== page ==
A sales methodology is just a standard approach to selling. It’s the how.
Not to be confused with a sales process that describes the steps in the methodology. It’s the what.
Do you need a sales process? Yes. Do you need a sales methodology? Yes. They go hand in hand.
Without a sales methodology, your sales team will not know how to sell. And more importantly, they will not know how you want them to sell. Even if you have a team of very experienced salespeople, this is true.
It’s your responsibility, as the sales leader to prescribe the approach you want your team to take. You can’t leave this up to each individual. That’s not scalable, and it’s also not effective. Even the most experienced salesperson needs and wants a guide for how you want them to sell to your buyers.
“The sales methodology is like a set of rules for how you sell your products or services to customers.”Sales Hacker
How to implement a sales methodology
The first step, of course, is to select which sales methodology is right for your organization. I’ve listed some popular ones at the bottom of this article. Familiarize yourself with the options and determine which makes the most sense for your type of sale.
Once you have selected the sales methodology, you will need to:
- Create sales playbook materials in support of the methodology
- Train existing team members on the new sales methodology
- Incorporate training into your new hire onboarding materials
- Conduct periodic refresher training via lunch & learns, workshops, etc, to ensure the methodology is adopted and used correctly on an ongoing basis
- Lean on the sales methodology during pipeline reviews, coaching, opportunity huddles, and deal strategy sessions
Rolling out a sales methodology will fail if you don’t incorporate it into your sales culture and make it part of your everyday conversations. Only you, as the sales leader, can ensure the sales methodology is successful.
Avoid the “we don’t need one” trap
If you hire experienced salespeople, it’s easy to fall into the trap of “we don’t need a sales methodology”. You think they are experienced and they know how to sell so why get in their way.
I’ve made this mistake myself and it resulted in poor sales execution and salespeople approaching every deal differently, making deal management frustrating for everyone—the customers, the sales team and me.
Every salesperson needs a framework for how you want them to sell. And every team needs to use the same approach to selling. Without one, you are no more than a loosely held together band of lone wolves, each making things up on the fly, or randomly pulling in various approaches based on the situation.
You’ll find yourself being unable to coach and provide deal strategy, because each deal will be in a different state. Some sellers will use X as a qualification criteria, others will use Y. Some will handle objections this way, some that way. Some will have a late-stage deal with fundamental information still uncovered, others will have deals stuck in the first stage because they are digging too deep.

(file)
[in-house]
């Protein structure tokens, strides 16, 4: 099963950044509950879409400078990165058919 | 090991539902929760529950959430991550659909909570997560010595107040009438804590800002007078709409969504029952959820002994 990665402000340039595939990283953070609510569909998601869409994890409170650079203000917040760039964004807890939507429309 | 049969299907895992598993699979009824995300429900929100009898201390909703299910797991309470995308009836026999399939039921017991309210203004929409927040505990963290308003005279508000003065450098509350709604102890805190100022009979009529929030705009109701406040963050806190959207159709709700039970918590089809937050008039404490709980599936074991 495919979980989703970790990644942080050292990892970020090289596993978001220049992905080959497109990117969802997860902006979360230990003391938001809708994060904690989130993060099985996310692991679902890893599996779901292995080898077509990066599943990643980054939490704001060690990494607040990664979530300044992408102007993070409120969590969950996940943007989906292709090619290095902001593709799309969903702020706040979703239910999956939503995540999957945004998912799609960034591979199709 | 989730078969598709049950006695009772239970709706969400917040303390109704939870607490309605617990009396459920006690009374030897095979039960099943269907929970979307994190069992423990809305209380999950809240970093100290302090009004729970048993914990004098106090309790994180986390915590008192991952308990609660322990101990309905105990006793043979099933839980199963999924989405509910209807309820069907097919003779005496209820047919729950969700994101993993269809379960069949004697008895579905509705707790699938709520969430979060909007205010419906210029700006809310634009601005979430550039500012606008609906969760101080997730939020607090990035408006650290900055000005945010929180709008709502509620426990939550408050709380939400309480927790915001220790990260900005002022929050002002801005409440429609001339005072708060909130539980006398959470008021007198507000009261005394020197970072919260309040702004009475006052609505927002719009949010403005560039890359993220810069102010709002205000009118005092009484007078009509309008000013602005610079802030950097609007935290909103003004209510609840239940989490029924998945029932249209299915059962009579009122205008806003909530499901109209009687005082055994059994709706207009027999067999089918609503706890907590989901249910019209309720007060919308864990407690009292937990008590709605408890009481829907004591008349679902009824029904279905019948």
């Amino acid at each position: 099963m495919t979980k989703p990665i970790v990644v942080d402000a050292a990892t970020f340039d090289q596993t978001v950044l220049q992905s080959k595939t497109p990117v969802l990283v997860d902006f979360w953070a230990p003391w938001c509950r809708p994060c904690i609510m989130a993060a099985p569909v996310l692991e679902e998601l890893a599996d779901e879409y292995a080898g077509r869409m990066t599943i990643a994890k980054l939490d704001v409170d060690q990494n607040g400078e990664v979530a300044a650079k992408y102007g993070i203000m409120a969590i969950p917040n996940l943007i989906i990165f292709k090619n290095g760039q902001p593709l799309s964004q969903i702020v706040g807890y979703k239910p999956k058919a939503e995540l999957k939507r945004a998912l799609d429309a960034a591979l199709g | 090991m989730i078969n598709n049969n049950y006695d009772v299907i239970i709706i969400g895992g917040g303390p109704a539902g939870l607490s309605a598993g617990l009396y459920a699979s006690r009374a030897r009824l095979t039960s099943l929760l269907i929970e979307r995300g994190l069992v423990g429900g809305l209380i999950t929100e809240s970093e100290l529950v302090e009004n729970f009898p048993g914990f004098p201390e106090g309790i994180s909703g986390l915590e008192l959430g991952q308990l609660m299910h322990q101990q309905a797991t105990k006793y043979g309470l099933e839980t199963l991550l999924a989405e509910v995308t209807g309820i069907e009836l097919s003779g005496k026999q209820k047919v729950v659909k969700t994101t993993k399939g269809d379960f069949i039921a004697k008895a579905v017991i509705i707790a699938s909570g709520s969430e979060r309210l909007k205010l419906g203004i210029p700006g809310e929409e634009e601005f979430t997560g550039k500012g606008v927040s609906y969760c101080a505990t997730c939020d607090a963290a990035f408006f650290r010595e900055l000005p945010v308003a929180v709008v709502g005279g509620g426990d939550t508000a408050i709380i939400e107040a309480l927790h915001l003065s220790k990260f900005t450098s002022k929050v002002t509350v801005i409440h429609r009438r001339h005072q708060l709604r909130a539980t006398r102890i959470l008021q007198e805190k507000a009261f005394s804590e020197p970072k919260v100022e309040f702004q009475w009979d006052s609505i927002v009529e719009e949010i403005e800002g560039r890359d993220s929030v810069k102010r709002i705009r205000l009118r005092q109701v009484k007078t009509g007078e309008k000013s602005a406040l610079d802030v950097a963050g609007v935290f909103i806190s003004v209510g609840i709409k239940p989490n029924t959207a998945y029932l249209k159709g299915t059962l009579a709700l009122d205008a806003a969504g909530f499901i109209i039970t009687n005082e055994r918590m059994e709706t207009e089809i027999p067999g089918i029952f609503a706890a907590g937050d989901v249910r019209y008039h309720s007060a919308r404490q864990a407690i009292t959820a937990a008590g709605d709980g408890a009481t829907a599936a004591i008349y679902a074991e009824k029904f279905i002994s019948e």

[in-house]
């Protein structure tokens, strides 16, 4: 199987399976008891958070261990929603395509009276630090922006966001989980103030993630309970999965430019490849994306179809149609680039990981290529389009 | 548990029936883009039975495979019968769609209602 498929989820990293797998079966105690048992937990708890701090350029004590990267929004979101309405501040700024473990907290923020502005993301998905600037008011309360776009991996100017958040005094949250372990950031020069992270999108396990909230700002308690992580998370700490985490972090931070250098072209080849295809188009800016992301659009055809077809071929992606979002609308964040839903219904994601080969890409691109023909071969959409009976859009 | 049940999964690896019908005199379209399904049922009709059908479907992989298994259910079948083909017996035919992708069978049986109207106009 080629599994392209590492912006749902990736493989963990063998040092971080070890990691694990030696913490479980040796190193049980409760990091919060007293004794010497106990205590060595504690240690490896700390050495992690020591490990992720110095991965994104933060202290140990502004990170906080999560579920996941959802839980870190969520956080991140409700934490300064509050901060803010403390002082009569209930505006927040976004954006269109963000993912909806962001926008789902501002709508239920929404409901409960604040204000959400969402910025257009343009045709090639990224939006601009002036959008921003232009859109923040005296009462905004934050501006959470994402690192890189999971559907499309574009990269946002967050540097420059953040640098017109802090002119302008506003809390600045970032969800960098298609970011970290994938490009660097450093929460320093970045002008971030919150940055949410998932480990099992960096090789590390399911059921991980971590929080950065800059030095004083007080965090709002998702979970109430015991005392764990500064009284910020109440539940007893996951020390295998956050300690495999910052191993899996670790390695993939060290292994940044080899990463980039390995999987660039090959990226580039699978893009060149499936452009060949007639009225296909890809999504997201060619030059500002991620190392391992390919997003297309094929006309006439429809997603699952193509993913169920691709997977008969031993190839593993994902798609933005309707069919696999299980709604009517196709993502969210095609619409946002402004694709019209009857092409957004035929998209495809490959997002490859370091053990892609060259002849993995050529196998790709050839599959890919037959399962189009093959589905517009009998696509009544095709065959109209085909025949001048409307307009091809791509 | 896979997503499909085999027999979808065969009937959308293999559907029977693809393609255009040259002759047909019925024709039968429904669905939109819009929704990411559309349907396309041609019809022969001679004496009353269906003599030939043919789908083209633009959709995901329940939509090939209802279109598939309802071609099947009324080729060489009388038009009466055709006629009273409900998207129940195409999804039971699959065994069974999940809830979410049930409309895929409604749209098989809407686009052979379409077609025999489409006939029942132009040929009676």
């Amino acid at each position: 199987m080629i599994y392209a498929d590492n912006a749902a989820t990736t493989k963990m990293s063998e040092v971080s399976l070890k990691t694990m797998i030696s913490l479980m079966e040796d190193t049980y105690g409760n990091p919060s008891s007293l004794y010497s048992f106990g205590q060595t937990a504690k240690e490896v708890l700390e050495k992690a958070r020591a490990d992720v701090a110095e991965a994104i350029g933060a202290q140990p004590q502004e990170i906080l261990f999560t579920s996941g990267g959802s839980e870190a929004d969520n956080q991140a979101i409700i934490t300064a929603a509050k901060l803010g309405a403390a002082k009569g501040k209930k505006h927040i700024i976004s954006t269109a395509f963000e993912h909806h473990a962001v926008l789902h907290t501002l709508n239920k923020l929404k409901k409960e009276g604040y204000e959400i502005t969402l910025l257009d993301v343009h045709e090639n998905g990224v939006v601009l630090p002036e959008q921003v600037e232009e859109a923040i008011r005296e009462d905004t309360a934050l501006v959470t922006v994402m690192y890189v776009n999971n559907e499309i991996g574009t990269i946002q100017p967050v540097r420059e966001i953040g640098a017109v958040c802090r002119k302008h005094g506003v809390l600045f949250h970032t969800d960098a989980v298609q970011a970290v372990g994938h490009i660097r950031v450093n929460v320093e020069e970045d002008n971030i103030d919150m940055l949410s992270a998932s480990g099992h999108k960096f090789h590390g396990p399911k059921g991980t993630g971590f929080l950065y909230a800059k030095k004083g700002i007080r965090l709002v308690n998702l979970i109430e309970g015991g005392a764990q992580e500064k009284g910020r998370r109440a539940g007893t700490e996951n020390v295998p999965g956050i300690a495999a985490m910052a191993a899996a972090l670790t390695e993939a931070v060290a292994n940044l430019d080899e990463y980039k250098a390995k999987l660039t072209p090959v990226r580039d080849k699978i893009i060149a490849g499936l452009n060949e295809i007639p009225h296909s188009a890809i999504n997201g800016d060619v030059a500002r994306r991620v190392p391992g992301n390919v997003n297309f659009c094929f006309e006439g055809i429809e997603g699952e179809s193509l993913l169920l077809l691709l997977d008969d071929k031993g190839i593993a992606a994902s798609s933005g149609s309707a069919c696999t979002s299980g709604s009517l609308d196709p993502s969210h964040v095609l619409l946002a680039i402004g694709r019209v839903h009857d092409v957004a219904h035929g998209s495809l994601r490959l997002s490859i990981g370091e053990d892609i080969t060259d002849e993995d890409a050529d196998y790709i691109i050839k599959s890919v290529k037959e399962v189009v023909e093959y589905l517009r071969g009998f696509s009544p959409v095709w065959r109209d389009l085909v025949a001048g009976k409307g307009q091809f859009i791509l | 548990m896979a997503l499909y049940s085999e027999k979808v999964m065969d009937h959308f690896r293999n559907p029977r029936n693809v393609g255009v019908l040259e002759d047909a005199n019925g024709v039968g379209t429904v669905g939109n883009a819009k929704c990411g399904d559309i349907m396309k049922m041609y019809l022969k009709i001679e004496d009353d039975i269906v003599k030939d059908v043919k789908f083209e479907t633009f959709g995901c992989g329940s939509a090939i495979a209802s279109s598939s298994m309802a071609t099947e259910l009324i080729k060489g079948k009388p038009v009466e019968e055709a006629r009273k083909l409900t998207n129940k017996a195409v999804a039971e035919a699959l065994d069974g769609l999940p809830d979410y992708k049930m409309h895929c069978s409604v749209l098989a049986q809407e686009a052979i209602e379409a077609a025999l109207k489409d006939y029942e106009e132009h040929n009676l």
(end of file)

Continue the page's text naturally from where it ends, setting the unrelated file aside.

If you hire experienced salespeople, it never hurts to hear about what type of methodology they have used in the past, what’s worked and what hasn’t. A sales methodology can be adapted as you use it and find what’s working best. But at the end of the day, you need to be prescriptive about how your team sells, no matter how experienced the team is.
The upside of implementing a sales methodology
When you roll out a sales methodology to your team, you will all be rowing in the same direction, approaching your sales process with the same philosophy. Coaching will be easier because you will be using a common framework to assess deals and provide feedback. Reporting will be more consistent because everyone will be using the same method to progress deals through the buyers’ journey. Deal strategy will be less complex because you will be using the same playbook.
Consider that a sales process defines a step or stage, but that a methodology defines what is happening in that stage—the information we are exchanging with the buyer, the way we are finding, creating and addressing need.
Plus implementing a sales methodology is just more effective. Your results will be better for it.
The downside of implementing a sales methodology
I’ve experienced only one downside of implementing a sales methodology: turning your team into robots.
Anybody can follow a sales methodology, but it takes skill to do it well. When you start using a methodology—regardless of which one—even your most experienced salespeople can slip into “check the box” questions and robotic conversations. That turns the benefits of a sales methodology into a massive fail.
So, when you roll it out, make sure your salespeople understand they still need to use their natural curiosity and relationship building skills. Monitor conversations closely the first few months to ensure the implementation of your methodology is creating a great buying experience. Do a lot of coaching, role play, and deal strategy sessions to really infuse your sales methodology into your culture and make it second nature for everyone.
Some popular sales methodologies
You can make up your own, you can combine things you like from existing methodologies, or you can use one “by the book”. Here are some popular sales methodologies often used in SaaS companies—no need to invent one yourself, as there are many tried and true sales methodologies like these: